On the flow of text on the page


Ever since I’ve been doodling around on apps/tools like Notion1, Tinderbox2 and Roam3, I feel constrained when I look at the flow of text on a regular book.

Of course, it had to be that way in the beginning, because the printed word began with movable type, which had to be laid out in rows, and the page was composed of rows, and so words flowed top to bottom.

But (okay, speaking for myself here) I don’t think like that, and I don’t read like that either. If someone were to track my eye movement on the page of a book, it’s not dissimilar to that of a long-form article in the browser.

I don’t go left-to-right, top-to-bottom, I’m always darting around, going back and forth, summarizing as I go along, judging whether I want to proceed.

It would be interesting to see — while keeping the medium of paper — have a more random layout, perhaps with arrows linking blocks of text … maybe using colors and labels on links …. Just breaking down the wall of text that exists right now into tiny little pieces.

I’d read that.

  1. https://www.notion.so/desktop
  2. http://www.eastgate.com/Tinderbox/
  3. https://roamresearch.com

On writing instruments

After some trials over the past five years or so, I’ve found that I like to (physically, with pen and paper) write, I like to write a lot, and I like to write in a certain way.

In terms of paper, I seem to like either the soft, thin extreme of Tomoe River paper, or the semi-rough paper of a Baron Fig, or (more recently) Midori MD1.

The paper must have a dot grid — or, as in the case of the Midori MD, a solid grid is find, as long as it’s only lightly colored. Blank paper is no good for me, and lined paper is no good for me.

The only pens I keep around any more are either fountain pens or (for daily carry, and office use) gel pens2. For fountain pens, I have the Lamy Safari I started with3, a bunch of Platinum Preppy pens4, a Faber Castell Ambition5, and my current favorite: the TWSBI ECO6, which is my recommendation for a “sweet spot” in quality and price7.

There are plenty of more expensive pens around, but they’re going to remain in my wishlist, because I can’t imagine getting bored of what I have anytime soon.

As for the experience of writing with pen and paper, I think we need more of it, not less. There is some sort of brain-body sensation, introduced by it, which seems to make a positive difference, though I don’t understand it.

Still, if you’re at all curious, get something cheap to start with: a Platinum Preppy or a Lamy Safari, and a Rhodia pad, and then … write SOMETHING.

  1. No Moleskines for me!
  2. More recently, multi-gen pens, both the Pilot and Zebra Sarasa are staples now.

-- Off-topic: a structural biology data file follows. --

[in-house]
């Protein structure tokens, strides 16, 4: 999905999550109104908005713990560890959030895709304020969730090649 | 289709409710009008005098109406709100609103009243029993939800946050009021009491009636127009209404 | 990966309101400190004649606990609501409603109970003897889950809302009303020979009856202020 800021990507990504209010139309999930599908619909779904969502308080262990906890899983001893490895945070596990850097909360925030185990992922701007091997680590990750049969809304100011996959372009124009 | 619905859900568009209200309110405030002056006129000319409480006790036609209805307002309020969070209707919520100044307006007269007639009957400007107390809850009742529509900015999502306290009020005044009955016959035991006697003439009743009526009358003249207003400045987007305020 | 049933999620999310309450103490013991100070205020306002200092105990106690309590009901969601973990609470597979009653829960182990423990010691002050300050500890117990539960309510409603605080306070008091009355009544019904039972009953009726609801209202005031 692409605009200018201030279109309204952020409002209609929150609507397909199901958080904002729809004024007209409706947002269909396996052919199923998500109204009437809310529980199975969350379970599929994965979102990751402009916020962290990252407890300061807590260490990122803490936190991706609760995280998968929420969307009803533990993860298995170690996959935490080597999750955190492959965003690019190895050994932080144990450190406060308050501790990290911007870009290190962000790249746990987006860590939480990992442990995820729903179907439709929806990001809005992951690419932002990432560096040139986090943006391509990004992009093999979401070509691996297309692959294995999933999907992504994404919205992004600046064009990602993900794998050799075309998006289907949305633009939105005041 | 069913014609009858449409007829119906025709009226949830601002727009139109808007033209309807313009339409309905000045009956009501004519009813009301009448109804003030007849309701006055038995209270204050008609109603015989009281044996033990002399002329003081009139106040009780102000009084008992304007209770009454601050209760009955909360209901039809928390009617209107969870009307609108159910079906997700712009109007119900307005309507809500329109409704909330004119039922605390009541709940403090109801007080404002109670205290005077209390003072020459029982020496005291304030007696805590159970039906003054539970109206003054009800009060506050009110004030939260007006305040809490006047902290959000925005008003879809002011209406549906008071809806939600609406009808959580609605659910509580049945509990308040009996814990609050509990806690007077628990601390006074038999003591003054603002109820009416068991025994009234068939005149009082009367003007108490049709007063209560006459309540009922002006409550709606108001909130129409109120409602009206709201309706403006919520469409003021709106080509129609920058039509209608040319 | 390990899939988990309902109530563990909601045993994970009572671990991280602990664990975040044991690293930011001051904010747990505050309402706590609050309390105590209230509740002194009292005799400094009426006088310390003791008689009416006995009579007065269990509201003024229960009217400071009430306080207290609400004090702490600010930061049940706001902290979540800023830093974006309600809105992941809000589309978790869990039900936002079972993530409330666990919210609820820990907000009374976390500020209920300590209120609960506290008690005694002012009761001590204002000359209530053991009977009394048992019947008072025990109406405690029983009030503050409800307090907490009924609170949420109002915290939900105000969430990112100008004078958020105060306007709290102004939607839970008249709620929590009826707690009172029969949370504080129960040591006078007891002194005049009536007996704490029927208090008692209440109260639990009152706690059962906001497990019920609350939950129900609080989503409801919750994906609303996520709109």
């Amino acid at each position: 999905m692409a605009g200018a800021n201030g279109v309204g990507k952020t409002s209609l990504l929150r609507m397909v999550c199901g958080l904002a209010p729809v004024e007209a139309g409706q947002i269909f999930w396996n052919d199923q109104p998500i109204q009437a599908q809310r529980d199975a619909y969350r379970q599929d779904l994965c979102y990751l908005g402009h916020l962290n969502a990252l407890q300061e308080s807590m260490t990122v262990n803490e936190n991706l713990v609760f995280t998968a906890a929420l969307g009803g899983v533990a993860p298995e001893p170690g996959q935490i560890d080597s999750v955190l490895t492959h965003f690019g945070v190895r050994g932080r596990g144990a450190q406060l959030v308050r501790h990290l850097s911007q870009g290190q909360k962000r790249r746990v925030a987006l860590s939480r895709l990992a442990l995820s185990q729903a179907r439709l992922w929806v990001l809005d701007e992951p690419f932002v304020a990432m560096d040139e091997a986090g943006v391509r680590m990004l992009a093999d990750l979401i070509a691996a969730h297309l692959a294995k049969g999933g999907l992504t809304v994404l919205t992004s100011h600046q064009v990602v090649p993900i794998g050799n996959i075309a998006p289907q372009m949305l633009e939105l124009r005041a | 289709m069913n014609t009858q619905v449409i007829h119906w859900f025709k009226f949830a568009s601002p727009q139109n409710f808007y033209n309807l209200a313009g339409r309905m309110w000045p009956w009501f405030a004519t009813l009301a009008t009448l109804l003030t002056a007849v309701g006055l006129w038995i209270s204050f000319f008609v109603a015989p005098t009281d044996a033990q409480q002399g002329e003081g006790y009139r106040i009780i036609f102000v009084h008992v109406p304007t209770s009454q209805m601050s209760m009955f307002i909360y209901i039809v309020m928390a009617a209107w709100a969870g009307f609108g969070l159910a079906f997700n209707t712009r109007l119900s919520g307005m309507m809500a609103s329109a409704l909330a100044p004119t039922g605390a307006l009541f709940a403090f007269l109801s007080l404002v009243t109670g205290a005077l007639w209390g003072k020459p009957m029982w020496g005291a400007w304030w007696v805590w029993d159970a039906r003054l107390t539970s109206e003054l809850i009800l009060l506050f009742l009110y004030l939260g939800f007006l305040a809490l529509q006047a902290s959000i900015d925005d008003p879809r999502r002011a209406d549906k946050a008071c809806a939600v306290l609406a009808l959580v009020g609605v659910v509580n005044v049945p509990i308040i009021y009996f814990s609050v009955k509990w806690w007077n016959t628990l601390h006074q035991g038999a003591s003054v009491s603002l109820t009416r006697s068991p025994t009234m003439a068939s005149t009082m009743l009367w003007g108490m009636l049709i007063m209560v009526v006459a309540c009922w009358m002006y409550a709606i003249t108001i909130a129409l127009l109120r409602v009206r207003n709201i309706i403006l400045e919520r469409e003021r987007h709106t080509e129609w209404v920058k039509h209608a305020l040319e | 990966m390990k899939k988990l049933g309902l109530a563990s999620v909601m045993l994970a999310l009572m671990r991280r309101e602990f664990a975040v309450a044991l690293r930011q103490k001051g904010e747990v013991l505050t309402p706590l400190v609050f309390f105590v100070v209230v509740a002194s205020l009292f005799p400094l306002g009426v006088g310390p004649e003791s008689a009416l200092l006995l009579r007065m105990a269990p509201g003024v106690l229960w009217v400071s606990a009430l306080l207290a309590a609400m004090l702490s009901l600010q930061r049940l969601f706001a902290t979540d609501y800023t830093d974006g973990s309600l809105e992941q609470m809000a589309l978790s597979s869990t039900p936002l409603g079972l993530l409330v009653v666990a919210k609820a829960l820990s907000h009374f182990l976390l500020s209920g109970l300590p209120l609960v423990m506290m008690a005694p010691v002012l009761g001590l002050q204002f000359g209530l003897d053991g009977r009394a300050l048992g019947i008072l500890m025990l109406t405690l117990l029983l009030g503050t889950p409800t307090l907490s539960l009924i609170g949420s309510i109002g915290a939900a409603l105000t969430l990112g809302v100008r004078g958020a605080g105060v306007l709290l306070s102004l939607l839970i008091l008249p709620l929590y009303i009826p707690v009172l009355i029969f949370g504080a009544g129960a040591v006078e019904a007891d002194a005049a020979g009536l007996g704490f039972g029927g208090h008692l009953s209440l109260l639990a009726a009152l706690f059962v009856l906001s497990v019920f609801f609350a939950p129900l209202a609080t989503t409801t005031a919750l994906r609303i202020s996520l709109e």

3. Seven years ago now!
  4. Astonishingly cheap, at roughly the price of a Starbucks coffee
  5. Currently the most expensive pen I’ve allowed myself to buy, around $60-70
  6. In Fine and Extra-Fine
  7. Can usually get aroundd $30

More on Notion and Airtable

I had talked about tentatively trying out both Notion and Airtable earlier, and I have more to report on that.

Airtable is just a really great experience, makes it so easy to “just create a Base”, add tables, easily add color-coded “tag columns”, link between different tables, and so much more.

But — the price is too high, at $10/mo, and it seems to be more enterprise-focusses, or intended for teams, because no other personal software has such a high subscription cost — this is more than Notion, more than Bear, more than Evernote, more than Dropbox, more than Ulysses, more than … you get the point — so I don’t even want to go down a path of really using it a lot any more.

Meanwhile, in a sort of mirror-image of my dissatisfaction with Airtable, I’m amazed at just how much Notion can do for me. It’s great for my flexible note-taking style — I’ve always bumped up against “the rules of the world” with other apps — and it’s a very pleasant feeling to have it get out of my way.

It’s easy to add new bits and pieces, and then mold them as needed, and then make the whole thing easy to share, embed or organize.

Finally, the “dead-simple and fun-to-use tables” experience is mostly true within Notion as well, so I’m quite happy to not have to give that up either 🙂

I ended up signing up for the personal paid plan, because it’s just that useful to me now, and a super-set of the functionality of quite a few other apps.

Now (since I’m quite conservative about using new apps!) I hope Notion stays around! The team is responsive and seems to be focussed on the right things, and I wish them all the luck in getting more adoption for what they’ve been able to make.